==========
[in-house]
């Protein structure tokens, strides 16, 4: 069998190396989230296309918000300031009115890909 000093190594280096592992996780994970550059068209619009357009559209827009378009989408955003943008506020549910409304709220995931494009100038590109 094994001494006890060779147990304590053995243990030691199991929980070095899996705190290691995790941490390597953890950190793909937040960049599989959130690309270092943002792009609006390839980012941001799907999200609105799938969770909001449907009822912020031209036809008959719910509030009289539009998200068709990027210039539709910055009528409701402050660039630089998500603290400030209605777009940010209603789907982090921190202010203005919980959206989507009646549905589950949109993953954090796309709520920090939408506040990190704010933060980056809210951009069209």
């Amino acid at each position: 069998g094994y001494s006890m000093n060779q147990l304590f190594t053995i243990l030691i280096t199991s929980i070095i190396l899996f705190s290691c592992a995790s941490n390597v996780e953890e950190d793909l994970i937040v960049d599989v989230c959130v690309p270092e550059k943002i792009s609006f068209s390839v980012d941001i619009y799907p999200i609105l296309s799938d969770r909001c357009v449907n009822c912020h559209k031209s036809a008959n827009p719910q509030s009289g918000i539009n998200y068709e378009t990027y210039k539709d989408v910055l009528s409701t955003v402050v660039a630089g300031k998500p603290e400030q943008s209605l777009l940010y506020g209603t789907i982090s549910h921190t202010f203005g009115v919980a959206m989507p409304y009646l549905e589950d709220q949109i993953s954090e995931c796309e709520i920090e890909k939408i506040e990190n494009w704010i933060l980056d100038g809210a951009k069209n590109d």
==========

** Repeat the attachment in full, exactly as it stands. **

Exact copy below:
[in-house]
């Protein structure tokens, strides 16, 4: 069998190396989230296309918000300031009115890909 000093190594280096592992996780994970550059068209619009357009559209827009378009989408955003943008506020549910409304709220995931494009100038590109 094994001494006890060779147990304590053995243990030691199991929980070095899996705190290691995790941490390597953890950190793909937040960049599989959130690309270092943002792009609006390839980012941001799907999200609105799938969770909001449907009822912020031209036809008959719910509030009289539009998200068709990027210039539709910055009528409701402050660039630089998500603290400030209605777009940010209603789907982090921190202010203005919980959206989507009646549905589950949109993953954090796309709520920090939408506040990190704010933060980056809210951009069209």
């Amino acid at each position: 069998g094994y001494s006890m000093n060779q147990l304590f190594t053995i243990l030691i280096t199991s929980i070095i190396l899996f705190s290691c592992a995790s941490n390597v996780e953890e950190d793909l994970i937040v960049d599989v989230c959130v690309p270092e550059k943002i792009s609006f068209s390839v980012d941001i619009y799907p999200i609105l296309s799938d969770r909001c357009v449907n009822c912020h559209k031209s036809a008959n827009p719910q509030s009289g918000i539009n998200y068709e378009t990027y210039k539709d989408v910055l009528s409701t955003v402050v660039a630089g300031k998500p603290e400030q943008s209605l777009l940010y506020g209603t789907i982090s549910h921190t202010f203005g009115v919980a959206m989507p409304y009646l549905e589950d709220q949109i993953s954090e995931c796309e709520i920090e890909k939408i506040e990190n494009w704010i933060l980056d100038g809210a951009k069209n590109d």